Full Speed Ahead
TECO-Westinghouse synchronous motors and generators provide superior value in terms of proven reliability, low maintenance performance and long life in any application. Our synchronous machines offer numerous benefits including:
- Constant-speed operation
- High efficiency ratings
- Low inrush currents
- Leading power factor (for corrective KVA capability)
These features make them the optimal choice for many industrial drive applications.
Power factor improvement is one of the most attractive considerations in selecting a synchronous machine. Synchronous motors operate at leading power factors and are available with rated power factors ranging from unity to leading. Thus they can produce substantial savings by supplying kvar’s to counteract lagging power caused by other inductive loads.
For Unequalled Dielectric Strength and Voltage Endurance
TECO-Westinghouse synchronous machines are customized to the specific requirements of each application. Because of their unique features, high operation efficiencies, and adaptability to all working environments, synchronous motors and generators are the logical choice for a multitude of industries. These include pulp and paper processing, electric utility, marine, water and wastewater treatment, chemical and petrochemical, steel, mining, cement, and air separation…
Synchronous machines can be found wherever there is a demand for highly efficient, cost-effective, dependable machines. They are frequently used for rolling, ball and sag mills, chippers, mixers, pulp refiners, pumps, fans, and compressor (reprocating and centrifical) drives.
They can be furnished with adjustable frequency drives (PWM, LCI, and Cyclo-converter) for soft starters or speed regulation.
With all of the advancements made in adjustable frequency drive technology, the variable speed synchronous motor is a logical choice for applications requiring high torque at low speed with a high-speed range.
TECO-Westinghouse synchronous machines feature high efficiency designs in which great care is taken to minimize losses. Various design features are manually selected to ensure maximum operating efficiencies and trouble-free operations:
- Airgap, slot openings and slot ratios are selected to reduce pole face losses due to flux pulsations.
- Low loss, core-plated, non-aging silicon steel stator punching of various dimensions are selected to reduce core losses.
- The stator copper is stranded to minimize eddy current losses.
- The number of stator slots, slot width, slot depth and stator core depth are dimensioned to reduce magnetic noise.
- Pole punchings are designed for reduced pole leakage flux and field excitation to reduce field copper losses.
- Blowers are carefully selected to reduce windage loss and provide maximum cooling. This helps reduce the overall machine size.
- Stator end-plates are designed to ensure a tight and rigid core assembly, to minimize noise due to core distortion and to transmit torque to the frame bulkhead.
The bearing system has been designed and engineered for continuous, reliable performance and easy maintenance. Sleeve-type bearings and oil rings are split to provide accessibility for visual inspection and maintenance. A void-free centrifugally cast babbitt is bonded to thick-walled bearing shell designed with spherical seating surfaces. Carefully balanced bronze oil rings and oil accumulating grooves in babbit-lined oil ring guides provide a liberal supply of lubricant to the bearing.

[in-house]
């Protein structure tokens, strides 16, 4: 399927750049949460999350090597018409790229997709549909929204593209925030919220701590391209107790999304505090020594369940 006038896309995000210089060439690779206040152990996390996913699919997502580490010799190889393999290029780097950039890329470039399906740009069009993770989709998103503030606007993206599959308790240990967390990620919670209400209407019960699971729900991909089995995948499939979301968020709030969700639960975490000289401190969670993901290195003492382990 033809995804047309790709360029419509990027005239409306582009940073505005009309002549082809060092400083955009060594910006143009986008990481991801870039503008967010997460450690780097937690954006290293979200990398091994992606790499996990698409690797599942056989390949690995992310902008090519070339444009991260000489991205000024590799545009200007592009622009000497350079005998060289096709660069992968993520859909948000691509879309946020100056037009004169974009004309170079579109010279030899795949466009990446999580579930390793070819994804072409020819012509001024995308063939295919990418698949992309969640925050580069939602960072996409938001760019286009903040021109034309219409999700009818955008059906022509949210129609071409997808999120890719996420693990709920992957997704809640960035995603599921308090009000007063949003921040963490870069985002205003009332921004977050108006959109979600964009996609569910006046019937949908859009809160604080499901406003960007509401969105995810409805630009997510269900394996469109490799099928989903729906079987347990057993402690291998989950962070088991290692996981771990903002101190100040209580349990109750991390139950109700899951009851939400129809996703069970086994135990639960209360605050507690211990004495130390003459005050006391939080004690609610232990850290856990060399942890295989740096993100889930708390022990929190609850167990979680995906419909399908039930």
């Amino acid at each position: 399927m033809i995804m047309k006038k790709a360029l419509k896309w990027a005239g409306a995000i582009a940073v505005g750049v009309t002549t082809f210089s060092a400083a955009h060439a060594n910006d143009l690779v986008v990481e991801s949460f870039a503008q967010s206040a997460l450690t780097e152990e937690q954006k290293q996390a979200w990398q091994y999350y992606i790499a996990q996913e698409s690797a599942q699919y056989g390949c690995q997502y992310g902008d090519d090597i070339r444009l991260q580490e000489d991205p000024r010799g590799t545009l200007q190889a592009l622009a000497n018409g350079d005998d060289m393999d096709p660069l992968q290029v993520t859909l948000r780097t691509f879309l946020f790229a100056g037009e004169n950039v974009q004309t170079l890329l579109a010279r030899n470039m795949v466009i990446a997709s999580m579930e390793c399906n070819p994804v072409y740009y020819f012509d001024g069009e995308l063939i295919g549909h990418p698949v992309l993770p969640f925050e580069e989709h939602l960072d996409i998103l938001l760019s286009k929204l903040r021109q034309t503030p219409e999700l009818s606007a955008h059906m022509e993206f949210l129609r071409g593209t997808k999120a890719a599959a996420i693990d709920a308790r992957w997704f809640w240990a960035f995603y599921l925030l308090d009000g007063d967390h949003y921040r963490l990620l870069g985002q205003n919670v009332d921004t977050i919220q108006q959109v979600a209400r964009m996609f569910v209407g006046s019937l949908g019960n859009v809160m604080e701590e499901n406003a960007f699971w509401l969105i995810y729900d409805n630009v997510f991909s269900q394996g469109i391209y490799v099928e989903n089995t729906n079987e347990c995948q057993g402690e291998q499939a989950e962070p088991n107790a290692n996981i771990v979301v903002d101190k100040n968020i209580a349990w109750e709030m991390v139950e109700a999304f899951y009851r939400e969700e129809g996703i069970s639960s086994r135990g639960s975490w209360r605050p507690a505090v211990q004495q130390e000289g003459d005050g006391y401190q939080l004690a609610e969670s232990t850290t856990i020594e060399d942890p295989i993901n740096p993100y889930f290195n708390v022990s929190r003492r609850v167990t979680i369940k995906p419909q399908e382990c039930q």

The bearing unit includes a four part bearing seal system designed to prevent unwanted leaks. The seal system consists of an inner and outer floating labyrinth oil seal and an inner and outer air seal. These seals work together to contain oil in the bearings while keeping dirt and contaminates out.
TECO-Westinghouse high-speed synchronous machines feature a time tested and proven rotor construction design. For high torque transmission throughout its variable speed range, the rugged construction of these premium rotors are without equal.
The rotor construction starts with a high strength alloy steel shaft forging that is precision machined, ground and finished to our exact tolerances. Next the rotor spider is constructed from massive steel laminations and machined to mate with the shaft to form the rotor core assembly. Dovetail slots are then milled into the spider to accept the dovetailed pole pieces that are secured in place by tapered keys. Dovetail pole construction (pictured below) ensures a secure attachment to the shaft and spider.
Rotor poles are stacked from thin laminations bolted together to form the pole pieces. Field coils are edge-bent and strap wound, then insulated with a custom-designed thermosetting turn insulation system before being installed onto the rotor poles. Coils are staggered to allow for efficient heat transfer and are solidly braced at the final assembly stage.
Amortisseur windings use copper/copper alloy damper bars and segments. A shaped copper interconnect between adjacent poles alleviates thermal stresses which occur during starting.
Stator laminations are accurately die-cut from thin, non-aging, high grade precoated silicon steel, which has been insulated on both sides to minimize core losses. The stator core is built up from these silicon steel segmental punchings and held under pressure between two endplates by through bolts that are tightly torqued and tack welded. Additionally, a set of core bars is welded to the stator core and to the endplates to insure tightness, torsional stiffness, and adequate transmission of airgap torque to the motor foundation. The result is a permanently tight and concentric core with uniform airgap. An exclusive TECO-Westinghouse punching design prevents the laminations from becoming dislodged.